Cool image time! In Mars’ volcano country lies the planet’s largest ash deposit, dubbed the Medusae Fossae Formation. Scientists believe that this gigantic deposit, with a size comparable to the nation of India, was laid down by muliple volcanic eruptions over several billion years and is the source of most of the dust seen on the Red Planet.
The overview map on the right shows the location of this ash deposit on Mars. The white cross indicates the location of today’s cool image, found below.
Click for full image.
The photo to the right, rotated, cropped, and enhanced to bring out the details, provides us a nice example of that ash deposit. Taken on May 10, 2021 by the high resolution camera on Mars Reconnaissance Orbiter (MRO), it shows how the prevailing southeast-to-northwest winds, weak as they are in the extremely thin Martian atmosphere, have in several billion years carved that ash deposit into a magnificent linear carpet.
Notice how the linear grooves remain aligned from terrace to terrace. Notice also how there is little dust or grooves at the cliff edges. This is especially pronounced in the full image, which also includes several areas where the grooves are less distinct as well as some smaller places where ridges are aligned at right angles.
This location, shown in the wider MRO context camera image below, is at the edge of a meandering gully suggestive of some sort of flow, usually assumed caused by liquid water but also by maybe water ice. The white box marks the area covered by the photo above.
The small many grooves at this spot also suggest that the ash deposit is somewhat thin. Compare it for example with the much larger grooves found near the deposit’s northern edge, about six hundred miles away. The difference suggests that the ash has been piling up to the north over time.
Only one other high resolution image has been taken by MRO near this location. Several miles to the south west, it only shows these linear grooves in its northeast quadant, suggesting it covers the edge of the ash deposit and reinforcing the impression that the ash is is very thin in the cool image above.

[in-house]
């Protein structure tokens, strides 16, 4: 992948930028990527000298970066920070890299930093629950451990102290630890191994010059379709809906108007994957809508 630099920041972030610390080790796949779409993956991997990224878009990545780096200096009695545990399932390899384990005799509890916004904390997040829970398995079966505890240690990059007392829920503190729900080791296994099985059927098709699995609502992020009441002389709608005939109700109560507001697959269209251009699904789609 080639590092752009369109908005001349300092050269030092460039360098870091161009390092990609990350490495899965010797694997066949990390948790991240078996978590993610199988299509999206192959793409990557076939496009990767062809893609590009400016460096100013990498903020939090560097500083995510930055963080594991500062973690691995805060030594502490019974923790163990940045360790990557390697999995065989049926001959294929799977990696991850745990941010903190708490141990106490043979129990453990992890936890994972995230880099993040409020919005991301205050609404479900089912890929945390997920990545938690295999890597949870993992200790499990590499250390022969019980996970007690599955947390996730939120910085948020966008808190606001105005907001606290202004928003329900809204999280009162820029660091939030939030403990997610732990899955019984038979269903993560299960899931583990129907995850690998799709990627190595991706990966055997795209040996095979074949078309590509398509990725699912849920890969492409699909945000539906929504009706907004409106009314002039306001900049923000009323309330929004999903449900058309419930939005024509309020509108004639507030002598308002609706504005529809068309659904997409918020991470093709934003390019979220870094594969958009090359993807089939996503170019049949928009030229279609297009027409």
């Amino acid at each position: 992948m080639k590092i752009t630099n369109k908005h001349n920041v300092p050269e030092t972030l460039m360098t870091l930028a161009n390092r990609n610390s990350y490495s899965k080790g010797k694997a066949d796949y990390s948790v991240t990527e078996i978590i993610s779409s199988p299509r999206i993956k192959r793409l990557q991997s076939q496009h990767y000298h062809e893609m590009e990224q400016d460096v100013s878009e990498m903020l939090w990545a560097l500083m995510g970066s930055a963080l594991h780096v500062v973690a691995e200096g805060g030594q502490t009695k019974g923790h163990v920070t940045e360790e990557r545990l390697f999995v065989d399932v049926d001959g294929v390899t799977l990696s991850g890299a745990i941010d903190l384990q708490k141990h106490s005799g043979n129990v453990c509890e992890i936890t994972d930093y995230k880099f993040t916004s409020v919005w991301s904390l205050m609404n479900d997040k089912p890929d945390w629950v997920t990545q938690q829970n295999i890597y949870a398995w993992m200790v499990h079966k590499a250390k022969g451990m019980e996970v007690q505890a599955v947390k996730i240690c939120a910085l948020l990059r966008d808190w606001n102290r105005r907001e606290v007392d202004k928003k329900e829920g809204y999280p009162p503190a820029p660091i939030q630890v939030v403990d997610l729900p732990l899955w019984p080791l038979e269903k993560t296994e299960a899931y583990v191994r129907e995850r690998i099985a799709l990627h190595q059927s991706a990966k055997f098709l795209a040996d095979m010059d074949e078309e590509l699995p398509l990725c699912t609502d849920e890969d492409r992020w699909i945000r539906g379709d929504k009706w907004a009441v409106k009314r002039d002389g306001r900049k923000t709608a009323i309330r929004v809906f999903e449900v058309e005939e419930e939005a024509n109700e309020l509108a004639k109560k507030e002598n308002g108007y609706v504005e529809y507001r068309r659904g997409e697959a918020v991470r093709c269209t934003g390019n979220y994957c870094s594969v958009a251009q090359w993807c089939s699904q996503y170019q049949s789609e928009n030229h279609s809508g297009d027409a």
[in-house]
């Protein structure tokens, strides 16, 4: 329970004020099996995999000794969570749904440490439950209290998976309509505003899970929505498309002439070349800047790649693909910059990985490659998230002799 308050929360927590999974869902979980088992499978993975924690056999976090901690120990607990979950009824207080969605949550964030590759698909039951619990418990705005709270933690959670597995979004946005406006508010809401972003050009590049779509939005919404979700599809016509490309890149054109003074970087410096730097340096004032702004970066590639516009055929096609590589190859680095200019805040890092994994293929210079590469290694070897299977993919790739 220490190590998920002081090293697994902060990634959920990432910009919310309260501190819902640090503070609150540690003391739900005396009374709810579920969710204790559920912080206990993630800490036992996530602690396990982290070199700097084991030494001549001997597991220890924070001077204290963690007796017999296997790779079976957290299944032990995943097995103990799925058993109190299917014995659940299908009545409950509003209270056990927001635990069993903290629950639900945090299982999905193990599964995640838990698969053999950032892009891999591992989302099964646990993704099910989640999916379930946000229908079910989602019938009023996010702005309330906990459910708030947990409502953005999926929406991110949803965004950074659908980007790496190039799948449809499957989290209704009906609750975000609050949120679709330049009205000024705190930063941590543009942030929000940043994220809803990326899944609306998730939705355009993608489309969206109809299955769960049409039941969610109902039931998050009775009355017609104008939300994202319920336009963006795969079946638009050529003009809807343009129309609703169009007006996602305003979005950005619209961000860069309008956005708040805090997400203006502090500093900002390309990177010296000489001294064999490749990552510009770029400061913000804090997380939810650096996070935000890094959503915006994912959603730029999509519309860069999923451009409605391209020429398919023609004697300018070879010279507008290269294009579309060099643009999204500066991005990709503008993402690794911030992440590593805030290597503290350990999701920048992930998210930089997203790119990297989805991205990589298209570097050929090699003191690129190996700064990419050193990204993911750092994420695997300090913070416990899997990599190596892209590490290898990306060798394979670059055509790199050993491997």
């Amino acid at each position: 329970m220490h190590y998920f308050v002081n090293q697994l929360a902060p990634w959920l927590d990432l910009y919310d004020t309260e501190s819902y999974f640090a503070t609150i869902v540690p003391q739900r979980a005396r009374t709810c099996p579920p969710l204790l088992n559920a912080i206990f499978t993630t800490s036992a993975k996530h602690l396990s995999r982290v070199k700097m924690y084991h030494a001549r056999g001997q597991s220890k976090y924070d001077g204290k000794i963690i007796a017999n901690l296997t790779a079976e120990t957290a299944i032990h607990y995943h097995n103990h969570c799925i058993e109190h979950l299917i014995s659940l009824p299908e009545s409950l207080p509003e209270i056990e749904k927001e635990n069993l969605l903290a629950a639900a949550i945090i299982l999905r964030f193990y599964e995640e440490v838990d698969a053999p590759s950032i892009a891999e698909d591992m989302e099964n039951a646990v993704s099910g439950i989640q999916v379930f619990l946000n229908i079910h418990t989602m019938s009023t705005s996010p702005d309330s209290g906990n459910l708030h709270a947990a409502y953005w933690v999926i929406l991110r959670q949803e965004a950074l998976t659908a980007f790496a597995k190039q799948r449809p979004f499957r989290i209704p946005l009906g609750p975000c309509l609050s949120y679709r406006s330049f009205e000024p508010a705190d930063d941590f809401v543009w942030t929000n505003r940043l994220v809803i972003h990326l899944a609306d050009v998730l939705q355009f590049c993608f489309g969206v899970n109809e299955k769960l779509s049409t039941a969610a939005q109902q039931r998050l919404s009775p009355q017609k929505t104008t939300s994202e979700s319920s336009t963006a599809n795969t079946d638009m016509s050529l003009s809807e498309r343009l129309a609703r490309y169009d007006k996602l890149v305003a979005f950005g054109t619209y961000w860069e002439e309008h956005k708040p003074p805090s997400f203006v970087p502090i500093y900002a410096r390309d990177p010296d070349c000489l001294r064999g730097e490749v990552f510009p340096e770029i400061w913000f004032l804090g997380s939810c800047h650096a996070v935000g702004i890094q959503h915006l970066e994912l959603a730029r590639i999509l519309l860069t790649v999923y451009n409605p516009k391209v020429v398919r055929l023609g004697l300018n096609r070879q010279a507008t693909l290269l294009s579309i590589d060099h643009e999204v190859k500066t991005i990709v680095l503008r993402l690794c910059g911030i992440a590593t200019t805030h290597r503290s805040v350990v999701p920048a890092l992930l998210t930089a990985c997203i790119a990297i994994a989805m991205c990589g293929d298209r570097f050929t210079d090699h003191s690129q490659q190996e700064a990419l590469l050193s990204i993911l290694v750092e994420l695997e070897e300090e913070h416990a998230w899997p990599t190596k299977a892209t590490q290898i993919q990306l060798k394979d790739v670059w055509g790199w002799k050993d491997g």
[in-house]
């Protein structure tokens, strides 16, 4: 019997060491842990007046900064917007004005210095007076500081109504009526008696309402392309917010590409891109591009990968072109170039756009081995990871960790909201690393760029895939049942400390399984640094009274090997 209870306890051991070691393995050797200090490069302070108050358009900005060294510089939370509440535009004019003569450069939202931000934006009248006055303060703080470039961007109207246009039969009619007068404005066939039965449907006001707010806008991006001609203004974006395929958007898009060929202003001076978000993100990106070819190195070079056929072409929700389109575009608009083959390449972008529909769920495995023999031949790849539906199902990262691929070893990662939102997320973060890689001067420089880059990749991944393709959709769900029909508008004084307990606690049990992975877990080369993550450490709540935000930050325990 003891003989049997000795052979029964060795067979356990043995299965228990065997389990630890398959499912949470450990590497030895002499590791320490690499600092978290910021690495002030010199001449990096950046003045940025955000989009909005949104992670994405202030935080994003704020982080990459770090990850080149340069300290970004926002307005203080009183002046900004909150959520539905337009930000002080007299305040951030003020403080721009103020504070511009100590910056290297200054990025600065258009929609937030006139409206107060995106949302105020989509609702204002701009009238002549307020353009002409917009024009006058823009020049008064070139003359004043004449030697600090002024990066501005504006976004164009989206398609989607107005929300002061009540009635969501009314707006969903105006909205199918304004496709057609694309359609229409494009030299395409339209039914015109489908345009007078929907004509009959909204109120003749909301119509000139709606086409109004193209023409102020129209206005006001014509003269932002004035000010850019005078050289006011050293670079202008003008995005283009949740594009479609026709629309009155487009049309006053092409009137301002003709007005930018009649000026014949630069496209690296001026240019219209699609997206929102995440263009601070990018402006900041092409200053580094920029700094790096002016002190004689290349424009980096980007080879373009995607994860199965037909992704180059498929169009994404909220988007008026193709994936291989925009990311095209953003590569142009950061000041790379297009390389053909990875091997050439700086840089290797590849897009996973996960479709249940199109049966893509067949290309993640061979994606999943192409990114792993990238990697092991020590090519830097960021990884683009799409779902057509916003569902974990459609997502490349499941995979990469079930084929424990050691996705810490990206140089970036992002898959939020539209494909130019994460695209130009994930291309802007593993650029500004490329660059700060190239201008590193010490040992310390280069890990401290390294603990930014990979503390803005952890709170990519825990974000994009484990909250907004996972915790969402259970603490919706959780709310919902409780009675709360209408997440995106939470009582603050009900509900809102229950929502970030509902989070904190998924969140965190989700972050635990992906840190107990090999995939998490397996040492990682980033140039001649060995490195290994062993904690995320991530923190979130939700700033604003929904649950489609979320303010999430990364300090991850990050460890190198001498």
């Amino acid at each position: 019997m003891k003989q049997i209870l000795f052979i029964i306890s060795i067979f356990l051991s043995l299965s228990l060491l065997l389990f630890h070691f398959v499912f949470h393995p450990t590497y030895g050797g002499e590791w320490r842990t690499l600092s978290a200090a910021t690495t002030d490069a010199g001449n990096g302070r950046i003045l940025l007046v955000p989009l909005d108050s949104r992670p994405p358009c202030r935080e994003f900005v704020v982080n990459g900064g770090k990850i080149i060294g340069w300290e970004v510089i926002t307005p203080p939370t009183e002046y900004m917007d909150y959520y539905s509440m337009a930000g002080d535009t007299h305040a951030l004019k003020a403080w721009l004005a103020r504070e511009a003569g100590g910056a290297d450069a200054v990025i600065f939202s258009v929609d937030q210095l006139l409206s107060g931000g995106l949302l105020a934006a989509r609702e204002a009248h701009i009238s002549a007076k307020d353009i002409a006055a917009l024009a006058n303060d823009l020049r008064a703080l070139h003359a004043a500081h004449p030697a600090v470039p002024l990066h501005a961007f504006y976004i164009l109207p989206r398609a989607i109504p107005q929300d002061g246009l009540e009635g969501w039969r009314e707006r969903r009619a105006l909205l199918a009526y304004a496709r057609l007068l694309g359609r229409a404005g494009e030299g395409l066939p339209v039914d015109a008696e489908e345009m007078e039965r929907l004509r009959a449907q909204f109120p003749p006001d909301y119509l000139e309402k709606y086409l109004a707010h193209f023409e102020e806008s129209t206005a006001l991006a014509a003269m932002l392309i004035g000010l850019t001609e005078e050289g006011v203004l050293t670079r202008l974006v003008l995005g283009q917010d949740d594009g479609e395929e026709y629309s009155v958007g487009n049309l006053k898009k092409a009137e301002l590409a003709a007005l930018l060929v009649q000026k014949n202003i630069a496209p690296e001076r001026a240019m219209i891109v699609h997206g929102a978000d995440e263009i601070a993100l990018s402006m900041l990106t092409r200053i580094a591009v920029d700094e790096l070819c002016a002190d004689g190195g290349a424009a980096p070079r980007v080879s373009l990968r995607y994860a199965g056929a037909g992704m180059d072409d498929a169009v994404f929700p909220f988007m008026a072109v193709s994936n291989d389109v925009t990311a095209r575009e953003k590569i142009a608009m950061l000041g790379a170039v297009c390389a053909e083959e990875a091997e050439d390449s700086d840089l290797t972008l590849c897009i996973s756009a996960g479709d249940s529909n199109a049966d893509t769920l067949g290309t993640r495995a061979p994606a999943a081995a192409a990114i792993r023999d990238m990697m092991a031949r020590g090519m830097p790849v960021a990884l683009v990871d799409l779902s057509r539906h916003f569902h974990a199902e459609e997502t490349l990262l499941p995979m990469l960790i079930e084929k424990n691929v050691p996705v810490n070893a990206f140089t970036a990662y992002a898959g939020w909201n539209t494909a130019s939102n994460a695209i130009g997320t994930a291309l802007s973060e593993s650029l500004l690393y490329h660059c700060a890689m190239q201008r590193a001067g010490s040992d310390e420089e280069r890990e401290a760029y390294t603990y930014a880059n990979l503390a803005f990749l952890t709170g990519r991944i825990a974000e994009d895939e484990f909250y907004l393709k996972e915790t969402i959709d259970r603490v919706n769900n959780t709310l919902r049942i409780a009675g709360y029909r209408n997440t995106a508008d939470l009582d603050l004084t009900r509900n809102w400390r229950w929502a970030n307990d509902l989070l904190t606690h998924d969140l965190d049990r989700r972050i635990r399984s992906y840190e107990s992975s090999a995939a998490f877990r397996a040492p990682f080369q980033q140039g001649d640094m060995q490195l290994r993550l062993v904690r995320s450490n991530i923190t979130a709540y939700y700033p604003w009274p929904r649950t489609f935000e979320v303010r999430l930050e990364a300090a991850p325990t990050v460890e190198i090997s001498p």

I must unfortunately ask you for your financial support because I do not depend on ads and rely entirely on the generosity of readers to keep Behind the Black running. You can either make a one time donation for whatever amount you wish, or you sign up for a monthly subscription ranging from $2 to $15 through Paypal or $3 to $50 through Patreon.
Your support will allow me to continue covering science and culture as I have for the past twenty years, independent and free from any outside influence.
Your support is even more essential to me because I not only keep this site free from advertisements, I do not use the corrupt social media companies like Google, Twitter, and Facebook to promote my work. I depend wholly on the direct support of my readers.
You can provide that support to Behind The Black with a contribution via Patreon or PayPal. To use Patreon, go to my website there and pick one of five monthly subscription amounts, or by making a one-time donation. For PayPal click one of the following buttons:
If Patreon or Paypal don't work for you, you can support Behind The Black directly by sending your donation by check, payable to Robert Zimmerman, to
Behind The Black
c/o Robert Zimmerman
Cortaro, AZ 85652
Or you can donate by using Zelle through your bank. You will need to give my name and email address (found at the bottom of the "About" page). The best part of this electronic option is that no fees will be deducted! What you donate will be what I receive.